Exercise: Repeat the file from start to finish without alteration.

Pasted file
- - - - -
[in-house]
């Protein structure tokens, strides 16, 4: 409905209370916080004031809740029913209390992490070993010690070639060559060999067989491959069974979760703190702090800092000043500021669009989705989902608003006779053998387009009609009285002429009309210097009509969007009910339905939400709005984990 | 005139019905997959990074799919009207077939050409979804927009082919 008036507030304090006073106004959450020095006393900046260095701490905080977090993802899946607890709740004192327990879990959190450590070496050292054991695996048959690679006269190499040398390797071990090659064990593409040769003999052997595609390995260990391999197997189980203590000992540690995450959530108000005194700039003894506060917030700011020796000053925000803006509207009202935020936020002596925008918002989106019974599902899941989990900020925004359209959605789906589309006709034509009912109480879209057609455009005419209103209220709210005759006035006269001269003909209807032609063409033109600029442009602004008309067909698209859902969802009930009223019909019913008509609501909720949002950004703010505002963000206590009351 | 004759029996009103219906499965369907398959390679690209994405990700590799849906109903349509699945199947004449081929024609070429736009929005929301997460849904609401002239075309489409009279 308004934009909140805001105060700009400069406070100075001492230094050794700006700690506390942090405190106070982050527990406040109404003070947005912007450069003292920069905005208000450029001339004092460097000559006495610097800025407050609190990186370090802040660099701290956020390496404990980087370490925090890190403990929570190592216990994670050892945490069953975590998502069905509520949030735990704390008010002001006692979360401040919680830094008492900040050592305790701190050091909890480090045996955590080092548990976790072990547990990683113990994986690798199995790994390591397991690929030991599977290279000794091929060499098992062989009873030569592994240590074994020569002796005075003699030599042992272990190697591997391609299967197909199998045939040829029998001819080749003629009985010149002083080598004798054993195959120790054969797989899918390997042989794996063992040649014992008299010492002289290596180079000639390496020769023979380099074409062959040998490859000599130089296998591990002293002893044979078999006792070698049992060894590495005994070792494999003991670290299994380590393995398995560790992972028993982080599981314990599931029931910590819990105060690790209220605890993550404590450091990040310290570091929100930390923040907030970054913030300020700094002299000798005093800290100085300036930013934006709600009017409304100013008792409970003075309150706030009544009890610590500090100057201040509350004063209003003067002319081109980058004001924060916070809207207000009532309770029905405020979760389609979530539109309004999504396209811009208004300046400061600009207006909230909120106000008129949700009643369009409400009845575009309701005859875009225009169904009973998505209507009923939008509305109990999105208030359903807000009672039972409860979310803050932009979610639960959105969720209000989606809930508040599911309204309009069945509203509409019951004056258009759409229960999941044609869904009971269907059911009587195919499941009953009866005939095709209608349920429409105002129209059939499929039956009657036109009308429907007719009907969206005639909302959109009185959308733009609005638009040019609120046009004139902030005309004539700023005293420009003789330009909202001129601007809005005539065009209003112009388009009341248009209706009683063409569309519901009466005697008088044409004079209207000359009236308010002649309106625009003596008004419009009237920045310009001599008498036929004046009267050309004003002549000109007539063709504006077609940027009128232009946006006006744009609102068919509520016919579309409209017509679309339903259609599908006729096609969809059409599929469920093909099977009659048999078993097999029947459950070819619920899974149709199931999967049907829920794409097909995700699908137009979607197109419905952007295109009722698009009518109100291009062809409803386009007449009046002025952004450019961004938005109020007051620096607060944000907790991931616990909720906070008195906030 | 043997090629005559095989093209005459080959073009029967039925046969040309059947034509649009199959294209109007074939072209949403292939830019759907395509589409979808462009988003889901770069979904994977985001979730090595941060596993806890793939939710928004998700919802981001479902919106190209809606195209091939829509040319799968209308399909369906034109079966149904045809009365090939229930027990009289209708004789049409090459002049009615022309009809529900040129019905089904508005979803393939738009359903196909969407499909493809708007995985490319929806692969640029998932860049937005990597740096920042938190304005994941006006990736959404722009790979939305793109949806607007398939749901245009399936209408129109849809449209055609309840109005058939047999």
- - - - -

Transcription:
[in-house]
């Protein structure tokens, strides 16, 4: 409905209370916080004031809740029913209390992490070993010690070639060559060999067989491959069974979760703190702090800092000043500021669009989705989902608003006779053998387009009609009285002429009309210097009509969007009910339905939400709005984990 | 005139019905997959990074799919009207077939050409979804927009082919 008036507030304090006073106004959450020095006393900046260095701490905080977090993802899946607890709740004192327990879990959190450590070496050292054991695996048959690679006269190499040398390797071990090659064990593409040769003999052997595609390995260990391999197997189980203590000992540690995450959530108000005194700039003894506060917030700011020796000053925000803006509207009202935020936020002596925008918002989106019974599902899941989990900020925004359209959605789906589309006709034509009912109480879209057609455009005419209103209220709210005759006035006269001269003909209807032609063409033109600029442009602004008309067909698209859902969802009930009223019909019913008509609501909720949002950004703010505002963000206590009351 | 004759029996009103219906499965369907398959390679690209994405990700590799849906109903349509699945199947004449081929024609070429736009929005929301997460849904609401002239075309489409009279 308004934009909140805001105060700009400069406070100075001492230094050794700006700690506390942090405190106070982050527990406040109404003070947005912007450069003292920069905005208000450029001339004092460097000559006495610097800025407050609190990186370090802040660099701290956020390496404990980087370490925090890190403990929570190592216990994670050892945490069953975590998502069905509520949030735990704390008010002001006692979360401040919680830094008492900040050592305790701190050091909890480090045996955590080092548990976790072990547990990683113990994986690798199995790994390591397991690929030991599977290279000794091929060499098992062989009873030569592994240590074994020569002796005075003699030599042992272990190697591997391609299967197909199998045939040829029998001819080749003629009985010149002083080598004798054993195959120790054969797989899918390997042989794996063992040649014992008299010492002289290596180079000639390496020769023979380099074409062959040998490859000599130089296998591990002293002893044979078999006792070698049992060894590495005994070792494999003991670290299994380590393995398995560790992972028993982080599981314990599931029931910590819990105060690790209220605890993550404590450091990040310290570091929100930390923040907030970054913030300020700094002299000798005093800290100085300036930013934006709600009017409304100013008792409970003075309150706030009544009890610590500090100057201040509350004063209003003067002319081109980058004001924060916070809207207000009532309770029905405020979760389609979530539109309004999504396209811009208004300046400061600009207006909230909120106000008129949700009643369009409400009845575009309701005859875009225009169904009973998505209507009923939008509305109990999105208030359903807000009672039972409860979310803050932009979610639960959105969720209000989606809930508040599911309204309009069945509203509409019951004056258009759409229960999941044609869904009971269907059911009587195919499941009953009866005939095709209608349920429409105002129209059939499929039956009657036109009308429907007719009907969206005639909302959109009185959308733009609005638009040019609120046009004139902030005309004539700023005293420009003789330009909202001129601007809005005539065009209003112009388009009341248009209706009683063409569309519901009466005697008088044409004079209207000359009236308010002649309106625009003596008004419009009237920045310009001599008498036929004046009267050309004003002549000109007539063709504006077609940027009128232009946006006006744009609102068919509520016919579309409209017509679309339903259609599908006729096609969809059409599929469920093909099977009659048999078993097999029947459950070819619920899974149709199931999967049907829920794409097909995700699908137009979607197109419905952007295109009722698009009518109100291009062809409803386009007449009046002025952004450019961004938005109020007051620096607060944000907790991931616990909720906070008195906030 | 043997090629005559095989093209005459080959073009029967039925046969040309059947034509649009199959294209109007074939072209949403292939830019759907395509589409979808462009988003889901770069979904994977985001979730090595941060596993806890793939939710928004998700919802981001479902919106190209809606195209091939829509040319799968209308399909369906034109079966149904045809009365090939229930027990009289209708004789049409090459002049009615022309009809529900040129019905089904508005979803393939738009359903196909969407499909493809708007995985490319929806692969640029998932860049937005990597740096920042938190304005994941006006990736959404722009790979939305793109949806607007398939749901245009399936209408129109849809449209055609309840109005058939047999």